Binance joins lobbying group as criticism of the exchange ramps up
The exchange has come under increasing pressure from critics after the collapse of its rival, FTX.
Binance has joined the Chamber of Digital Commerce, a United States crypto industry lobbying group, according to a Dec. 20 press release from the exchange. The move comes after Binance has been criticized for allegedly being unregulated.
Binance’s vice president of public affairs, Joanne Kubba, expressed hope that the partnership would help lead to clear regulations for the crypto industry in the U.S., stating:
“As an organization at the crux of the industry’s rapid growth and complex regulatory environment, working hand in glove with policymakers, regulatory bodies and industry groups like the Chamber is imperative for Binance. Such work is fundamental to our shared mission of fostering the sustainable development of sensible regulations for cryptocurrency and blockchain, which ultimately ensures protections for users.”
According to its website, the Chamber of Digital Commerce advocates for a variety of public policies, including tax parity for digital assets, Anti-Money Laundering/Know Your Customer regulations for crypto exchanges, increased regulatory clarity for security tokens and research on central bank digital currencies.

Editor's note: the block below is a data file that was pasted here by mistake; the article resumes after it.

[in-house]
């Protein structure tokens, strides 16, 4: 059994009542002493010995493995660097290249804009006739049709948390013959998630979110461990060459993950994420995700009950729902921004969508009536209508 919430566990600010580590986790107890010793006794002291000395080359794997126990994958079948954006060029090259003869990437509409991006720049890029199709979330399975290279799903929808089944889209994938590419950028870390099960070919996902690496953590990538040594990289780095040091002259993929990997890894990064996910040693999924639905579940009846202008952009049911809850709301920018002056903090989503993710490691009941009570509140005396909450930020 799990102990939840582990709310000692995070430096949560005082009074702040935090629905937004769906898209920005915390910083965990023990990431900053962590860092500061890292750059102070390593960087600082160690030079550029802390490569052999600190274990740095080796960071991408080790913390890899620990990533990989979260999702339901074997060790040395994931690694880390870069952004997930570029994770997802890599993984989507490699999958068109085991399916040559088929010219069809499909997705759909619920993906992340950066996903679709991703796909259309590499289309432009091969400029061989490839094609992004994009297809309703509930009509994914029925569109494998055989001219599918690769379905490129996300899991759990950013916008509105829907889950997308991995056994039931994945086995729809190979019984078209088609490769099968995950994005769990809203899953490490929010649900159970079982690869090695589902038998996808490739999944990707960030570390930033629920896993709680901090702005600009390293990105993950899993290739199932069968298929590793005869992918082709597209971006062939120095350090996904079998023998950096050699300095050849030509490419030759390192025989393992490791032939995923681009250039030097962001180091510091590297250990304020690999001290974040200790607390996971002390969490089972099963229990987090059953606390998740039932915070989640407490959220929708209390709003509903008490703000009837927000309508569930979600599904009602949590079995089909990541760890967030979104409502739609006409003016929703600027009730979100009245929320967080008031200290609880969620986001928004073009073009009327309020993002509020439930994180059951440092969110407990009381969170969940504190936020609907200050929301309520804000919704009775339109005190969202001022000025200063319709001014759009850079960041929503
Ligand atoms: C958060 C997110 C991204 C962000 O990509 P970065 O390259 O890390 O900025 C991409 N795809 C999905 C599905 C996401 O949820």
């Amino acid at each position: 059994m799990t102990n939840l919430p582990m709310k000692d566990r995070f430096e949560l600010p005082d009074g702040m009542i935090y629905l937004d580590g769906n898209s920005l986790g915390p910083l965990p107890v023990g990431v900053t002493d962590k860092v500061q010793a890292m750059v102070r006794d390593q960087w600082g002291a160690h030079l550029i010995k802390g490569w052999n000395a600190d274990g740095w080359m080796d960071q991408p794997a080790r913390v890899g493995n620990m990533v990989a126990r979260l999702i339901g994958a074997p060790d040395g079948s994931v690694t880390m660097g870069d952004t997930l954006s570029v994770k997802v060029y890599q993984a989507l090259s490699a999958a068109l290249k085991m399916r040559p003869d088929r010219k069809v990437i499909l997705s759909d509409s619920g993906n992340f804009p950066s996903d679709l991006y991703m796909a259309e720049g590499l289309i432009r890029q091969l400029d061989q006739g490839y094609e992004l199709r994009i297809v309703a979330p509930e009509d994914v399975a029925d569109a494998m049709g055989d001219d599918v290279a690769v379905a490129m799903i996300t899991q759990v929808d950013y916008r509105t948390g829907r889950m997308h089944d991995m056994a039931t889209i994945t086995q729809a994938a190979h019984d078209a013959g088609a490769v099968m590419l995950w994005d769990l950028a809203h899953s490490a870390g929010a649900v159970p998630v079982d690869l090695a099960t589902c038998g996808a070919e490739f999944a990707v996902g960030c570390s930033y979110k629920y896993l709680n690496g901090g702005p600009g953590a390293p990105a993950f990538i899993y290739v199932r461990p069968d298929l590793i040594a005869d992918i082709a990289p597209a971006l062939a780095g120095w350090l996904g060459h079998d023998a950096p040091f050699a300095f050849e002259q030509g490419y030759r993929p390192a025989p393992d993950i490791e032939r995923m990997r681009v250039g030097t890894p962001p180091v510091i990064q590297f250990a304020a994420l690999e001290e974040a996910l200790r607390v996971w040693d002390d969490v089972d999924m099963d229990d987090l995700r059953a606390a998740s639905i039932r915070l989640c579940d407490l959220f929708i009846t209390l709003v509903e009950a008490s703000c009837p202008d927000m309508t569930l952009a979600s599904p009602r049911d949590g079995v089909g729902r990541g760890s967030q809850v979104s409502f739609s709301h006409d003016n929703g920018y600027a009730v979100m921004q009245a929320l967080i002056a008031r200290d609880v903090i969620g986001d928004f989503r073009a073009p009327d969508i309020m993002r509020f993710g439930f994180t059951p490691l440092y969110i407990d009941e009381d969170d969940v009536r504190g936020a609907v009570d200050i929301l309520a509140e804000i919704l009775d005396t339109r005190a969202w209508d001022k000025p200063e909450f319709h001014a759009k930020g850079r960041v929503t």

Through its political action committee, the Chamber made contributions to three congressional candidates in 2022: Republican Representative Patrick McHenry of North Carlina; Republican Senate candidate Blake Masters of Arizona; and Democratic Senator Ron Wyden of Oregon.
Related: New House Financial Services Committee chair wants to delay crypto tax changes
Controversy around Binance
Since the collapse of FTX, calls for crypto regulation have increased, and Binance has come under special scrutiny for being a high-volume exchange that has no clear geographical location or regulatory status.
In a congressional hearing on Dec. 14, Kevin O’Leary claimed that Binance caused the collapse of FTX and is an unregulated monopoly.
Binance’s CEO, Changpeng Zhao, responded to O’Leary’s claims in a Dec. 15 CNBC interview, calling them “a bunch of nonsense claims.”
On Dec. 12, Reuters released a report claiming that U.S. Justice Department officials were deciding whether to charge Binance executives with financial crimes. The executives have not been charged so far, but the report led to large outflows of stablecoin and other cryptos from Binance.
In order to prove that it is trustworthy and solvent, Binance has released an audited proof-of-reserve. However, the proof-of-reserve has been criticized for not disclosing Binance’s corporate structure or internal controls.
Binance.US, a separate exchange with the same namesake as the global trading platform, joined the Chamber of Digital Commerce in 2020. Its rival, FTX, was also a contributor to U.S. politicians. But this appears to be the first time the international Binance organization has directly joined a U.S. lobbying group.